Tuesday, June 17, 2008

Food (or Meat) Crisis

"Cutting down on carnivorism is a message that the world does not want to hear."

"It takes about 7 pounds of corn to produce 1 pound of beef, 6.5 pounds of corn to produce 1 pound of pork, and 2.6 pounds of corn to produce 1 pound of chicken."

Marianne Lavell and Kent Garber, "Fixing the Food Crisis," U.S. News and World Report, May 19, 2008

I am not by nature an evangelical, prosletyzing vegetarian. As I tell my kids, I've eaten my share of chickens.

The argument that first got me trying out vegetarianism was presented in a classic cookbook of the 1970s, Diet for a Small Planet by Frances Moore Lappe. She made the above "efficiency" argument" -- and I was convinced, if unable to follow the path.

Although China's consumption of meat has risen to 109 pounds per person with economic growth and a larger middle class, compared to 273 pounds per person in the US in 2007, "Senator Charles Grassley of Iowa suggested that the Chinese 'go back and eat rice' if they don't like the fact that American corn is being used for ethanol." You've got to love our sense of entitlement.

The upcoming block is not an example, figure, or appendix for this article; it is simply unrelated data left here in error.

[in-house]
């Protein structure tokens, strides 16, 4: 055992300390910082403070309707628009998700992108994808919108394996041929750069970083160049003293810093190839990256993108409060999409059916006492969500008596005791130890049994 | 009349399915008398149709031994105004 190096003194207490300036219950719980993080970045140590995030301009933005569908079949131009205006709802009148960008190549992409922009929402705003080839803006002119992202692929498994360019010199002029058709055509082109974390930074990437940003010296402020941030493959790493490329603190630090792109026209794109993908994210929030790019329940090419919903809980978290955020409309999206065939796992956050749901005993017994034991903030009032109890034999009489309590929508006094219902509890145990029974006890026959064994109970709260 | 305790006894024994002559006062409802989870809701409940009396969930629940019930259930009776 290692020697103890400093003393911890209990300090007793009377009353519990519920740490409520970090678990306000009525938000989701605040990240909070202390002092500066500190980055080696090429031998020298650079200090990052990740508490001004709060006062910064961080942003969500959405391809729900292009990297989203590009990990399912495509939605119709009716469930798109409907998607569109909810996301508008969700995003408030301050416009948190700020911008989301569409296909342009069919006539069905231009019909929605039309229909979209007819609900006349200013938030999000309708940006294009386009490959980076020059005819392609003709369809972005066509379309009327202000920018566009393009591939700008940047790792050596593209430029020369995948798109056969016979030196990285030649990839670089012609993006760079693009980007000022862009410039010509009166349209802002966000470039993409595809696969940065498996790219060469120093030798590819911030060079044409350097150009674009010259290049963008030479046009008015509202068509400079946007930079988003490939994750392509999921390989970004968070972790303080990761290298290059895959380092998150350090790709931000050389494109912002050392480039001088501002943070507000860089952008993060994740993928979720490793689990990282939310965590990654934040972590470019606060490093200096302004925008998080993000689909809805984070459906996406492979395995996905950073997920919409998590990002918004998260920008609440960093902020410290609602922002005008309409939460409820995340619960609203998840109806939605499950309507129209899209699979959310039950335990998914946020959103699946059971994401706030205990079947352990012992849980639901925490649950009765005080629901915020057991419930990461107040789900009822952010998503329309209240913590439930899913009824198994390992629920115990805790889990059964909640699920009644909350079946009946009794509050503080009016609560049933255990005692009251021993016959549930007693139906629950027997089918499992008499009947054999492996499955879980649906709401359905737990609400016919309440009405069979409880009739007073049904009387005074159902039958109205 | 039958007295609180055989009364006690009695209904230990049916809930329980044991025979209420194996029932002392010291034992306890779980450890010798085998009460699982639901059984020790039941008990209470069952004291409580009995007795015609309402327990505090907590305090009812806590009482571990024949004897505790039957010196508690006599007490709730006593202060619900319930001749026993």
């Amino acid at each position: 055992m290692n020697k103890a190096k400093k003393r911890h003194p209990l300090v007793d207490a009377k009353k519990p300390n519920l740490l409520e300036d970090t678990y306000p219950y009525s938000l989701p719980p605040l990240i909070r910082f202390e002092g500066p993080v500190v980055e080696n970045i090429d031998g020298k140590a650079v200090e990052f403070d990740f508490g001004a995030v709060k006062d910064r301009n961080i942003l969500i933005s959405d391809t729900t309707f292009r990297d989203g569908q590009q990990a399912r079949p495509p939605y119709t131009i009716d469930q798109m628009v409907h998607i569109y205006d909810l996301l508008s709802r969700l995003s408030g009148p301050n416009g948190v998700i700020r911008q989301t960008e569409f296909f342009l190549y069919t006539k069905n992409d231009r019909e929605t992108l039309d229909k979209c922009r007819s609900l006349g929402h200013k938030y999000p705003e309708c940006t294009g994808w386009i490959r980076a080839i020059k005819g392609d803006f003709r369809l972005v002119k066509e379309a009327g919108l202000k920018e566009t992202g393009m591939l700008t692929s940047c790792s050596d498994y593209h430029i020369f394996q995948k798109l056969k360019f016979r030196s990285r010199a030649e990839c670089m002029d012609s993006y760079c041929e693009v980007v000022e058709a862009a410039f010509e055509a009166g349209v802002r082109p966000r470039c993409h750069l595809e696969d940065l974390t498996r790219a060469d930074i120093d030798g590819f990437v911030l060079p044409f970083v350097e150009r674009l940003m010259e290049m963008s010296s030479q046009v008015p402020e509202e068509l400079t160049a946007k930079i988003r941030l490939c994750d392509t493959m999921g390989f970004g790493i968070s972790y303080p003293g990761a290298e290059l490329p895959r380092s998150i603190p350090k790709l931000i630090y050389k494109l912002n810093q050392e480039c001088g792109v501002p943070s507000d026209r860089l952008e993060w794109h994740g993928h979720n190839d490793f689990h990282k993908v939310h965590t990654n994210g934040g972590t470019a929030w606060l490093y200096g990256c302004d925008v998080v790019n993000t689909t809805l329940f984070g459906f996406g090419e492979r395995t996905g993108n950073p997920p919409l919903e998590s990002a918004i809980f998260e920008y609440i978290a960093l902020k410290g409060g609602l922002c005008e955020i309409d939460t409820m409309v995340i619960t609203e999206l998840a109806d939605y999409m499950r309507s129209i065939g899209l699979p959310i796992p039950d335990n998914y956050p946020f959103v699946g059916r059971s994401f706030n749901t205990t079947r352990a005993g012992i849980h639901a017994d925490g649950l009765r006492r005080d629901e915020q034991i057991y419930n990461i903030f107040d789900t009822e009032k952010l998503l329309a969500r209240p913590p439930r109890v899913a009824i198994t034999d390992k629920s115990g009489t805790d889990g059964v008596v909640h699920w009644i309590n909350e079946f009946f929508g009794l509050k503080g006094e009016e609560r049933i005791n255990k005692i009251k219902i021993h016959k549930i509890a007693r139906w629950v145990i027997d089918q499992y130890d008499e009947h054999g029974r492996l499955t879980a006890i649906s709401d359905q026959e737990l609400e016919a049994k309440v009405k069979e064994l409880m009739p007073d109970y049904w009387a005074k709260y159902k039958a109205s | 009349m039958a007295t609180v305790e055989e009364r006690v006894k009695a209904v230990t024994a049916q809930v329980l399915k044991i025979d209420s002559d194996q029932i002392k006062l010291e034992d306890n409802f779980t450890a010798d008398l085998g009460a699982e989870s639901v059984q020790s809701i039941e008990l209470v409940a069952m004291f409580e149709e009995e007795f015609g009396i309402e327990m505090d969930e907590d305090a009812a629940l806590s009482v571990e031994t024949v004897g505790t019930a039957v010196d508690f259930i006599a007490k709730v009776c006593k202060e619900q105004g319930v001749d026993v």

I wandered for years, just eating chicken or fish, and sometimes falling completely off the wagon. My final turning point came while reading Animal Liberation by Peter Singer. There was the cruelty factor, of course, but I was ultimately convinced by his non-belief in the crystal clear divide between humans and other creatures. He posed the simple question, "Wouldn't most animals prefer living another day if asked." I'm haunted by the happy tail wagging "yes,another day."

The scale up problem for vegetarianism, despite these solid arguments and Singer's recipes, seems insurmountable when looked at objectively -- protein rather than carbs, taste, and being able to throw it on the grill. But vegetarianism is one of those things that just makes sense.

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